An important part of making the Green Routine successful depends on residents sorting their waste correctly. Organics, recycling and waste materials all go to different locations to be processed.
All the materials for Utilities' vehicle in the Santa convoy this year were repurposed or sourced from one of our local non-profit thrift stores.
The snowflakes were lights that broke and headed to the garbage but were disassembled, spray painted, and then put on the side of the truck.
Spray painting the snowflake lights.
The green felt bag was missing the draw string so we used an old broken cable to tie it up.
An old wooden pallet became a Christmas tree.
Cart wheels become candy with a little paint.
are taken a regional composting facility where they turn into compost. It takes about one year to turn our food scraps, grass and other organics into usable compost. Once the organics have turned into compost, it is spread over farmers’ fields where they grow crops such as hemp, barley malt and canola.
Because the composting process is done at an industrial scale, the organic materials reach high temperatures. This allows us to include meats, dairy products and other organic materials that cannot be composted in a backyard composter. Increasing the temperature also kills any bacteria or pathogens that may be present in the organic material. Finished compost must meet specific standards set by the Composting Council of Canada.
Waste materials are taken to Roseridge Regional Landfill which is approximately one hour away.
Did you know that organic materials don't break down in a landfill like they do in a composting facility? Landfills are sealed tightly so air and water can't get to the organic materials preventing them from decomposing.
Our recyclables currently go to our waste collection contractor's (GFL Inc.) materials recovery facility (MRF). The containers are separated into appropriate streams including metal cans; paper products and hard plastic containers, bottles and tubs (without lids or caps).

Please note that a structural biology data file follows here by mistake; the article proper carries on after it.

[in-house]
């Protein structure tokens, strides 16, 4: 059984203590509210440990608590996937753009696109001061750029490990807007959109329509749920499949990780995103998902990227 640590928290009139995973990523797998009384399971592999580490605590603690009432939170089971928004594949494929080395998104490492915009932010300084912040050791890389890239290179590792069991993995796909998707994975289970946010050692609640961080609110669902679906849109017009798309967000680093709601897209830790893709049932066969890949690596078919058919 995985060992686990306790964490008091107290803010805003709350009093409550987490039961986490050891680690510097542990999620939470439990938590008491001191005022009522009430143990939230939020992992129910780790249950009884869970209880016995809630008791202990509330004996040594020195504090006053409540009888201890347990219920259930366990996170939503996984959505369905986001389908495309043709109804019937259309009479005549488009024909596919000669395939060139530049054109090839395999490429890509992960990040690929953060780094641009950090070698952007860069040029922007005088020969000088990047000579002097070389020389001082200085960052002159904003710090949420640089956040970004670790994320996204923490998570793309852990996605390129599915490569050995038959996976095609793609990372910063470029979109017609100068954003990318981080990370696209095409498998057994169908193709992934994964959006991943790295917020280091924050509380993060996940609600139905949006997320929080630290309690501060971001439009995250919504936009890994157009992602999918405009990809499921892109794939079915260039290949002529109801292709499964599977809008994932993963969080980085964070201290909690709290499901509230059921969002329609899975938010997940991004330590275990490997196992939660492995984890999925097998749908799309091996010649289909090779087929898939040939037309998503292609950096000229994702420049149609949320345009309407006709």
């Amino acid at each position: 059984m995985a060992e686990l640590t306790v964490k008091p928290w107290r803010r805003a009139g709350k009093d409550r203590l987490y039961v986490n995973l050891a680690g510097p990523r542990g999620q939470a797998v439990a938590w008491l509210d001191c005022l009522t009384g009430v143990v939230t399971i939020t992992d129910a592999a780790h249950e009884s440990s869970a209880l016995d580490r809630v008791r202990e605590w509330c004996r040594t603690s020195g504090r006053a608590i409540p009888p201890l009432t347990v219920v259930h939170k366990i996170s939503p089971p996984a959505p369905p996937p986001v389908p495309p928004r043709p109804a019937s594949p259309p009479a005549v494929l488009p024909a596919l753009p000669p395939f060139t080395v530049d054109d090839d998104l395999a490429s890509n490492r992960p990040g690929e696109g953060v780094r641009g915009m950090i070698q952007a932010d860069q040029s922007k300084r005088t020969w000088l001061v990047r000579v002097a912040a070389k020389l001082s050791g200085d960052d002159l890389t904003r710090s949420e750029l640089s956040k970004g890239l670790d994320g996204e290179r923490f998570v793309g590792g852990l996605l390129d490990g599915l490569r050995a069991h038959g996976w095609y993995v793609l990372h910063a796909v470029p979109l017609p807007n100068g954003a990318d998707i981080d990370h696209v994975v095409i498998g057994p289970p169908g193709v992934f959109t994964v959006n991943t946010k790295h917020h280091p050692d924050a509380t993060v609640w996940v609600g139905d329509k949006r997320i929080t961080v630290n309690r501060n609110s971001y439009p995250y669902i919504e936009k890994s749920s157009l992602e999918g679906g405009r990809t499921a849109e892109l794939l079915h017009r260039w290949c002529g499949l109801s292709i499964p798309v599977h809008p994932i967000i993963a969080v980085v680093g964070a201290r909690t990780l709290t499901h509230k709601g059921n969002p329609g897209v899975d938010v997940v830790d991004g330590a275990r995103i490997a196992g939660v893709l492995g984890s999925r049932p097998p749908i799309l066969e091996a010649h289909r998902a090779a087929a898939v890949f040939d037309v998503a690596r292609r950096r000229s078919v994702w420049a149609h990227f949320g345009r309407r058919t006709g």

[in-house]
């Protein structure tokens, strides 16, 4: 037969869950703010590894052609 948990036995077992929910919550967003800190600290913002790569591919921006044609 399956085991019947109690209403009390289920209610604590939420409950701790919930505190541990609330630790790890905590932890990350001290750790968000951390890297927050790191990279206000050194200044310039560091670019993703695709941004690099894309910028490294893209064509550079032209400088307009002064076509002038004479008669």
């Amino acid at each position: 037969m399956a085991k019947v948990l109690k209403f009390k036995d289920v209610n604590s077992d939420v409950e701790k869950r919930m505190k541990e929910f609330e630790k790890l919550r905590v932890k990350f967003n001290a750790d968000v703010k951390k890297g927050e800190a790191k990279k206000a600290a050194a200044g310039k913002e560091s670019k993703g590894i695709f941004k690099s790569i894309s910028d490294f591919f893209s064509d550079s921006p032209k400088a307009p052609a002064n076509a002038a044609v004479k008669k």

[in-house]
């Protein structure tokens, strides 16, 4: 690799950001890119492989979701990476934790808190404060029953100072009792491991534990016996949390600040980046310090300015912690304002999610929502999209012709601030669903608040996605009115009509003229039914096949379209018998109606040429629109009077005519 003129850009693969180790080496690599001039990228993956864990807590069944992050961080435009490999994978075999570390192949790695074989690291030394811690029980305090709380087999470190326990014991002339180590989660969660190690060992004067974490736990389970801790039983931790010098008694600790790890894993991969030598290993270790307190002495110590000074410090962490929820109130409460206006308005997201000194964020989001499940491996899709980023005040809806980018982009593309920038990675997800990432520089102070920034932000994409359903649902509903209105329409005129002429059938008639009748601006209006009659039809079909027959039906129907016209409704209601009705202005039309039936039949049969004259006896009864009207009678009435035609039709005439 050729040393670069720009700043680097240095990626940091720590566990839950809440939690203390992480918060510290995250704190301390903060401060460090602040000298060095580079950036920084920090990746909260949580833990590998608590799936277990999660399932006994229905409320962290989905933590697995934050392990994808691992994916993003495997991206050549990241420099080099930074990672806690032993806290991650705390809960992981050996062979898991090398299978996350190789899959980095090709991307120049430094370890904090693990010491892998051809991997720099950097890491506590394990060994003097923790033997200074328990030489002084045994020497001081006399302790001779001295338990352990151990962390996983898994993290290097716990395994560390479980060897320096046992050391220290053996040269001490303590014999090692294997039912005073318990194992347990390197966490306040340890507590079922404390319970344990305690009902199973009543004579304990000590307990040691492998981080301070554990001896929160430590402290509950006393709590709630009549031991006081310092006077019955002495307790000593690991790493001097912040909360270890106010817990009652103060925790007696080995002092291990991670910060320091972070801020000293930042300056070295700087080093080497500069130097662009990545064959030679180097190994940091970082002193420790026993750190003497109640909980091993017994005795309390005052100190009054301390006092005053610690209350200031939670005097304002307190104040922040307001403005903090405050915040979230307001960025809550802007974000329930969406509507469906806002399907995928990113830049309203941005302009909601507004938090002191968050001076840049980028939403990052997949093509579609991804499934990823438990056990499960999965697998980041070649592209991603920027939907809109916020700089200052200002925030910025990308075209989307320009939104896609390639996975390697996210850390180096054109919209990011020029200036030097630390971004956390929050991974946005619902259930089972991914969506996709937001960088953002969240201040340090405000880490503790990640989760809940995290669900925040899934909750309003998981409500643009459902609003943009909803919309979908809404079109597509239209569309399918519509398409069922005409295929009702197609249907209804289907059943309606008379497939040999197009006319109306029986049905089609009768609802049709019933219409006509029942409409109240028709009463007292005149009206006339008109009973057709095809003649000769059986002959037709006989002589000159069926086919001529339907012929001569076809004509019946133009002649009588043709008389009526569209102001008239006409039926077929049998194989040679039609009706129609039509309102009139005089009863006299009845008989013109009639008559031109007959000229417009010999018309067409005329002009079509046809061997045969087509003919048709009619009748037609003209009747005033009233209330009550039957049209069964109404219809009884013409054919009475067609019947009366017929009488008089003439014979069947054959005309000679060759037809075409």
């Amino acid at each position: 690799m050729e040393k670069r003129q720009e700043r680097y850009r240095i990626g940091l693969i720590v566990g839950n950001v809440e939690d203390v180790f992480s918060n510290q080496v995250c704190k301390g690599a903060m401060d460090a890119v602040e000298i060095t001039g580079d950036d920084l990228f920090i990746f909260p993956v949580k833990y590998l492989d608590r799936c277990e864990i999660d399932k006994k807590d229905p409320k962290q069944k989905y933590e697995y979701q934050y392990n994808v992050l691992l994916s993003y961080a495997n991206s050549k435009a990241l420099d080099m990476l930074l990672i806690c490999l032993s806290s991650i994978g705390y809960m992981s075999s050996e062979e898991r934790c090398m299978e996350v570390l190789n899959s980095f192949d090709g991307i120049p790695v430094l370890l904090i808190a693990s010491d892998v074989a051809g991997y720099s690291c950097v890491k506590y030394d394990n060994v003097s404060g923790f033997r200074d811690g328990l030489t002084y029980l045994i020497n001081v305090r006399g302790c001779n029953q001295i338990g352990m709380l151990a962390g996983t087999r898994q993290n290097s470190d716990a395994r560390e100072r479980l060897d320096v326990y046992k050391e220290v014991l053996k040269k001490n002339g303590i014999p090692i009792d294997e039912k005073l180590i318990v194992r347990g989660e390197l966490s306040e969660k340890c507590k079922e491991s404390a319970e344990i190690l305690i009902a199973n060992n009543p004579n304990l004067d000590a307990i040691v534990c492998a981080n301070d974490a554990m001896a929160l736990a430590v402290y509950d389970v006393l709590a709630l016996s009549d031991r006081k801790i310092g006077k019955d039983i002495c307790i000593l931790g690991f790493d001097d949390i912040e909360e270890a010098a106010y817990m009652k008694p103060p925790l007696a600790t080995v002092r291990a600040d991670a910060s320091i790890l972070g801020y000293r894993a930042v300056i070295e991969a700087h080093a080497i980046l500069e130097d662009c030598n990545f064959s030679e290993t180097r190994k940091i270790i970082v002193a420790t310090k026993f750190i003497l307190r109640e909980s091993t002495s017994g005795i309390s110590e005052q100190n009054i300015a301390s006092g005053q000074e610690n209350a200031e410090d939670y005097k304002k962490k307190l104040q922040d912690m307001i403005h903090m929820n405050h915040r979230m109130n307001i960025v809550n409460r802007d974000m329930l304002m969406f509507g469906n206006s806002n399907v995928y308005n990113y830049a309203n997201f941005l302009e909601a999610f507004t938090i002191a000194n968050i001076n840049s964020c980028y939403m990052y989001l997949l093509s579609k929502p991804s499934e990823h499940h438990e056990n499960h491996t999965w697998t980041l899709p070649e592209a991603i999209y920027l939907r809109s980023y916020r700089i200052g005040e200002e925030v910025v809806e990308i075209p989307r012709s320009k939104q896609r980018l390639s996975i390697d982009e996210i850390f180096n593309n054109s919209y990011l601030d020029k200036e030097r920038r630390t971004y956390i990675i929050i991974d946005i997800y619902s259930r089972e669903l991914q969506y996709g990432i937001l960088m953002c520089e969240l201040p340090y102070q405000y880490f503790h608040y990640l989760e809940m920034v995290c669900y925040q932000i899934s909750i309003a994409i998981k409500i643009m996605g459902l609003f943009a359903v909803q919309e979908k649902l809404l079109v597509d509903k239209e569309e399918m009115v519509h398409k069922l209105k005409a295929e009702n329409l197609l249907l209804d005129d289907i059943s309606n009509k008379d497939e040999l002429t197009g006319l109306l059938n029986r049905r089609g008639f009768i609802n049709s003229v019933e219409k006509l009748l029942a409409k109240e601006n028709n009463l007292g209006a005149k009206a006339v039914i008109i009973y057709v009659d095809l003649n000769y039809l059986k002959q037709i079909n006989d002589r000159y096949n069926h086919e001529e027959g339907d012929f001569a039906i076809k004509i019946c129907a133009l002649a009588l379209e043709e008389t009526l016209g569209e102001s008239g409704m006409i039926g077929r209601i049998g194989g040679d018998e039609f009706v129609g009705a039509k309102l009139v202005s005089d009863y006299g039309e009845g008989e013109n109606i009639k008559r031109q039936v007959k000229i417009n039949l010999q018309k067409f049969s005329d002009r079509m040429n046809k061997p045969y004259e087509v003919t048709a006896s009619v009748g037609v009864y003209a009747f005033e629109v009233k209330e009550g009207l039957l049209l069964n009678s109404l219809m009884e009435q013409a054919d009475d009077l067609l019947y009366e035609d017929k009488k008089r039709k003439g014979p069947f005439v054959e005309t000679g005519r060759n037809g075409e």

Aluminium cans are made into new cans. Did you know there is no limit to the amount of times an aluminium can can be recycled? Also recycling one aluminium can saves enough energy to run a TV for three hours!
Hard plastic containers, bottles and tubs are sent to be made into new products such as detergent bottles, buckets, flowerpots and roll-out carts (the carts used in Strathcona County have over 60 per cent post-consumer materials).
Our paper products are made into other paper products such as box board, cardboard, pulp, gypsum paper, roofing felt and other recycled paper. Did you know that each tonne of recycled paper can save 17 trees, 380 gallons of oil, three cubic yards of landfill space, 4,000 kilowatts of energy and 7,000 gallons of water? In 2012 we recycled 3,414 tonnes of paper products. That's a lot of trees!
Remember to rinse and dry your recyclable containers. Generally, companies purchasing recyclable items are looking for the best quality they can get. Clean recyclables are more desirable, and therefore chances of them being turned into a new product increases.
Are all recyclable items recycled?
Plastics and glass are recycling commodities that are subject to frequent market exchanges and fluctuations both locally and globally. Items made from sturdy, high-quality plastics, such as detergent or ketchup bottles, are better for making new items than lower quality plastics such as plastic wrap or clamshell containers. This makes them more recyclable.
As a result of world-wide circumstances, some recyclable materials such as Styrofoam and some plastics (plastic films and flexible packaging) are currently not being made into new products. Markets for turning these items into new products fluctuates frequently and are difficult to predict. When markets aren't available, these items are stockpiled or sent to landfill. When markets become available, these items are recycled. Strathcona County is continually looking for new opportunities to make sure that recycling and waste diversion is maximized.